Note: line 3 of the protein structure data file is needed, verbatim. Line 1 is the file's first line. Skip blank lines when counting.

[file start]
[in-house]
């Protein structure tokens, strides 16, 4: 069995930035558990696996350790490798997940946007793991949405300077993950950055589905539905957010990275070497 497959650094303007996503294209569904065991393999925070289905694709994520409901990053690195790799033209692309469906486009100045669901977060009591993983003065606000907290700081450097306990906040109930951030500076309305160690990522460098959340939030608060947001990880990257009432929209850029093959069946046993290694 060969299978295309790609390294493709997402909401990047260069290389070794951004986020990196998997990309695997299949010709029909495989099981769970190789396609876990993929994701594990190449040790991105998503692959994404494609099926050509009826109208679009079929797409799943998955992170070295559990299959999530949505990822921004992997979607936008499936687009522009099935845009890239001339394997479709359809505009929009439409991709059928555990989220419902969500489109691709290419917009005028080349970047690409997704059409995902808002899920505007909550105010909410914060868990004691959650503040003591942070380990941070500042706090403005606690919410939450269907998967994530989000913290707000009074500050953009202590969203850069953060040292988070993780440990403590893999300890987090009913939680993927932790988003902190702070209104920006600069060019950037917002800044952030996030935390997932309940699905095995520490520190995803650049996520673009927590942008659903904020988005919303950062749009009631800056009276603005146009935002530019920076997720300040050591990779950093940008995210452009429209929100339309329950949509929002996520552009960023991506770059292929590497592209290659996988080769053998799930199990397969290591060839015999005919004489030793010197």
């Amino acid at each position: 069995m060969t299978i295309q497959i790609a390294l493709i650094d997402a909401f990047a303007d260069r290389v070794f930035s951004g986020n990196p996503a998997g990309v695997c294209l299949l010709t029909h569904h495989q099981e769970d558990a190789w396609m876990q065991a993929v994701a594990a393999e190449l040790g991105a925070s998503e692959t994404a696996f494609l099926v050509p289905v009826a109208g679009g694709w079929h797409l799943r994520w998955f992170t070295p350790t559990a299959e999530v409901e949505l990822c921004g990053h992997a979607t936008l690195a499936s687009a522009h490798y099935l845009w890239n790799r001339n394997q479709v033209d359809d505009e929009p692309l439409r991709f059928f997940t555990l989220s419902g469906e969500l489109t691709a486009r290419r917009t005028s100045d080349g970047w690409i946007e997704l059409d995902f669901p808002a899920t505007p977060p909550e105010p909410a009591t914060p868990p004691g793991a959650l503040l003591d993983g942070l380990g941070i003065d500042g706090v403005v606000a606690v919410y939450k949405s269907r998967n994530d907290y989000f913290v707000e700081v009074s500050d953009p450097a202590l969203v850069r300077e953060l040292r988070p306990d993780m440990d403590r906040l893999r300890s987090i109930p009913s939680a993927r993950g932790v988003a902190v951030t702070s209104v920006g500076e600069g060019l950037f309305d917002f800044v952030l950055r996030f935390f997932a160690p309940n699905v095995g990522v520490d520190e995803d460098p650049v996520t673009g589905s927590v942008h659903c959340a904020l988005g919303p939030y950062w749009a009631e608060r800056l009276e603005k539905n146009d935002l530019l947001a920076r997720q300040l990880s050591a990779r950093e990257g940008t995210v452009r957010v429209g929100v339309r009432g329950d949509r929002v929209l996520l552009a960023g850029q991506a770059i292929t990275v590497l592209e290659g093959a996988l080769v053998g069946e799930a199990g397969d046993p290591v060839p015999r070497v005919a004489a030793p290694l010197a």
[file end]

């Amino acid at each position: 069995m060969t299978i295309q497959i790609a390294l493709i650094d997402a909401f990047a303007d260069r290389v070794f930035s951004g986020n990196p996503a998997g990309v695997c294209l299949l010709t029909h569904h495989q099981e769970d558990a190789w396609m876990q065991a993929v994701a594990a393999e190449l040790g991105a925070s998503e692959t994404a696996f494609l099926v050509p289905v009826a109208g679009g694709w079929h797409l799943r994520w998955f992170t070295p350790t559990a299959e999530v409901e949505l990822c921004g990053h992997a979607t936008l690195a499936s687009a522009h490798y099935l845009w890239n790799r001339n394997q479709v033209d359809d505009e929009p692309l439409r991709f059928f997940t555990l989220s419902g469906e969500l489109t691709a486009r290419r917009t005028s100045d080349g970047w690409i946007e997704l059409d995902f669901p808002a899920t505007p977060p909550e105010p909410a009591t914060p868990p004691g793991a959650l503040l003591d993983g942070l380990g941070i003065d500042g706090v403005v606000a606690v919410y939450k949405s269907r998967n994530d907290y989000f913290v707000e700081v009074s500050d953009p450097a202590l969203v850069r300077e953060l040292r988070p306990d993780m440990d403590r906040l893999r300890s987090i109930p009913s939680a993927r993950g932790v988003a902190v951030t702070s209104v920006g500076e600069g060019l950037f309305d917002f800044v952030l950055r996030f935390f997932a160690p309940n699905v095995g990522v520490d520190e995803d460098p650049v996520t673009g589905s927590v942008h659903c959340a904020l988005g919303p939030y950062w749009a009631e608060r800056l009276e603005k539905n146009d935002l530019l947001a920076r997720q300040l990880s050591a990779r950093e990257g940008t995210v452009r957010v429209g929100v339309r009432g329950d949509r929002v929209l996520l552009a960023g850029q991506a770059i292929t990275v590497l592209e290659g093959a996988l080769v053998g069946e799930a199990g397969d046993p290591v060839p015999r070497v005919a004489a030793p290694l010197a």